This test complements the first test very well. Everyone can claim to know the Lord Jesus Christ, or even to love Him and trust Him. But how many are truly obedient to Him? How many are truly His disciples? The born again child of God has a new heart and the Spirit of Christ indwells him (Ezk 36:26–27; Jer 31:33). He, therefore, finds it in his heart a constraining love of Christ which compels him to obey Christ and to live according to His commandments. And he does not find Christ’s commandments, which are the same as the commandments of God, grievous (1 Jn 5:3). Conversely, one who truly loves the Lord will keep His commandments (cf. Jn 14:15), for as John says: “He that saith, I know him, and keepeth not his commandments, is a liar, and the truth is not in him” (1 Jn 2:4).

It is sad that many modern Christians have imbibe the dispensational idea that all Christ commanded is to “have love one to another” (Jn 13:35). And so they think they are Christians just because they have some loving affections towards their fellow men. We need not at this place enter into the debate but to point out that “Jesus Christ the same yesterday, and to day, and for ever” (Heb 13:8), and that Jesus Christ was “God… manifest in the flesh” (1 Tim 3:16). The commandments of Christ are the commandments of God. Let not those who know not the commandments of God,—especially the perpetual, moral, universal law as expressed in the Ten Commandments,—claim to love or know Christ, for the Lord will at the last day say unto them: “I never knew you: depart from me, ye that work iniquity” (Mt 7:23).

A born again believer ought to be able to say with the Psalmist: “Oh how love I thy law! It is my meditation all the day” (Ps 119:97). And he says so with equivocation, and if he does not keep any of the Old Testament laws, it must be only if he is persuaded that they are fulfilled in Christ (e.g., the Ceremonial Laws), or there is a indisputable abrogation of it in the New Testament (e.g., the Civil Laws).

When we find in our hearts such a desire to obey God, and that it is not a legal obedience but a loving obedience, we can have the assurance that God has begun a good work in us (Phil 1:6). On the other hand, if you find it burdensome to obey God’s commandments or are constantly finding excuses to avoid obedience, you must suspect that you may not be born again.

Moral Test

John puts it this way: “Every one that doeth righteousness is born of him” (1 Jn 2:29b); “Whosoever abideth in him sinneth not: whosoever sinneth hath not seen him, neither known him” (1 Jn 3:6); and “Whosoever is born of God doth not commit sin; for his seed remaineth in him: and he cannot sin, because he is born of God” (1 Jn 3:9). Quite obviously, this does not mean that a true Christian will not sin at all. John had already made it clear: “If we say that we have no sin, we deceive ourselves, and the truth is not in us” (1 Jn 1:8). If it is true that Christians have no sin, then even the Apostle Paul was not a Christian, for he spoke about his struggles against sin in Romans 7, and he called himself the chief of sinners in 1 Timothy 1:15.

What John must mean, then, is that a true Christian must hate sin, especially personal sin, and will not habitually practise sin or lawlessness. A regenerate believer, indwelt with the Holy Spirit, mourns for his sin (Mt 5:4), and is much grieved that he has sinned against God. He trembles at the thought that he has a corrupt nature ready to break forth into all sorts of wickedness (cf. Ps 19:12–13). And if he does fall into sin, his attitude will be like that of David when he is confronted or made aware of his transgression, and so he will cry out like David:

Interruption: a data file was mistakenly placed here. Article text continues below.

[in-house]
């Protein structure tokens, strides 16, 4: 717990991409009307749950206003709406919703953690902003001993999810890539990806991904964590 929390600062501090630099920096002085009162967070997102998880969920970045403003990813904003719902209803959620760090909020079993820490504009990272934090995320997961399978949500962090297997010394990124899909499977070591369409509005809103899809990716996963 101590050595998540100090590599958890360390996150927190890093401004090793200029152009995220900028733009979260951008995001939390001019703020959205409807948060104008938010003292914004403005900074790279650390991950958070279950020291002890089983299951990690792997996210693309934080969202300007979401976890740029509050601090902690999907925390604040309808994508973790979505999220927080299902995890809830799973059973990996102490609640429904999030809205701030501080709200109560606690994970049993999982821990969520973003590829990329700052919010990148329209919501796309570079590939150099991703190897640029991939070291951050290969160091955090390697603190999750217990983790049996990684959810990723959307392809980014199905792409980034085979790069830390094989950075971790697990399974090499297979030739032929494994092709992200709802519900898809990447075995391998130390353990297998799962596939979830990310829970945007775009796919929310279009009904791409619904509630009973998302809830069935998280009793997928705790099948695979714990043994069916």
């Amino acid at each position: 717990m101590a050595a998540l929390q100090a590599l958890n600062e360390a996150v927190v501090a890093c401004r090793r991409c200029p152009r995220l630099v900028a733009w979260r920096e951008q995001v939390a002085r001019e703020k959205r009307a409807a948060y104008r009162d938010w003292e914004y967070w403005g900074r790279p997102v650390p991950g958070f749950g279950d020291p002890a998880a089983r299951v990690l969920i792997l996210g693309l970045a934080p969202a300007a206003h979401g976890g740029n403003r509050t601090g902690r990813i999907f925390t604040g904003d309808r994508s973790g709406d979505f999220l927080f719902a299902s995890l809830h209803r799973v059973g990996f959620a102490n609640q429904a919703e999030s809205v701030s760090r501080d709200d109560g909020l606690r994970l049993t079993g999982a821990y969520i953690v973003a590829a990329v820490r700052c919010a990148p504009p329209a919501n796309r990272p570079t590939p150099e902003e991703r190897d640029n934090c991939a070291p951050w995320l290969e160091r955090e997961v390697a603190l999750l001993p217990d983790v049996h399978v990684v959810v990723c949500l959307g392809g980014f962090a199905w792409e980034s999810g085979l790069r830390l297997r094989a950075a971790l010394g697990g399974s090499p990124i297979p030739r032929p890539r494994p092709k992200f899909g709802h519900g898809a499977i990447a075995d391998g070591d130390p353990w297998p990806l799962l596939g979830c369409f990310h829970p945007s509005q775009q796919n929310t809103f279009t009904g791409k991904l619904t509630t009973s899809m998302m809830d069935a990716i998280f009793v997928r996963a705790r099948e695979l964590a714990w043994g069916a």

Have mercy upon me, O God, according to thy lovingkindness: according unto the multitude of thy tender mercies blot out my transgressions. Wash me throughly from mine iniquity, and cleanse me from my sin. For I acknowledge my transgressions: and my sin is ever before me. Against thee, thee only, have I sinned, and done this evil in thy sight: that thou mightest be justified when thou speakest, and be clear when thou judgest (Ps 51:1–4).

What about you, dear reader, how do you react to the knowledge of your own sins? Do you feel a sense of grief even when the sin is not known to any person but yourself? When confronted with known or proven sin, is your immediate reaction that of humble repentance rather than justifying yourself? Do you grieve when you sin, knowing that God is displeased with you, rather than feeling sorry,—like Esau and Judas,—only when there are dire consequences and implications for you in this present life? Furthermore, do you genuinely repent of your sin and resolve not to repeat the same sin? Does your conscience prick you when you are tempted to commit the same sin? If you can answer positively to these questions, you have good reasons to be assured that you truly belong to Christ, otherwise, you ought to re-examine your foundations rather than being complacent about your spiritual state.

Holiness Test

To be holy is not only to be pure, but to be set apart unto God. As such to be holy is not only to live righteously, though without righteousness there is no holiness. To be holy requires that we do not fashion ourselves according to the lusts of the world (cf. 1 Pet 1:14–16). Thus, John is essentially speaking of holiness as a mark of the regenerate soul when he says: “For whatsoever is born of God overcometh the world…” (1 Jn 5:4a); and exhorts us:

Love not the world, neither the things that are in the world. If any man love the world, the love of the Father is not in him. For all that is in the world, the lust of the flesh, and the lust of the eyes, and the pride of life, is not of the Father, but is of the world. And the world passeth away, and the lust thereof: but he that doeth the will of God abideth for ever (1 Jn 2:15–17).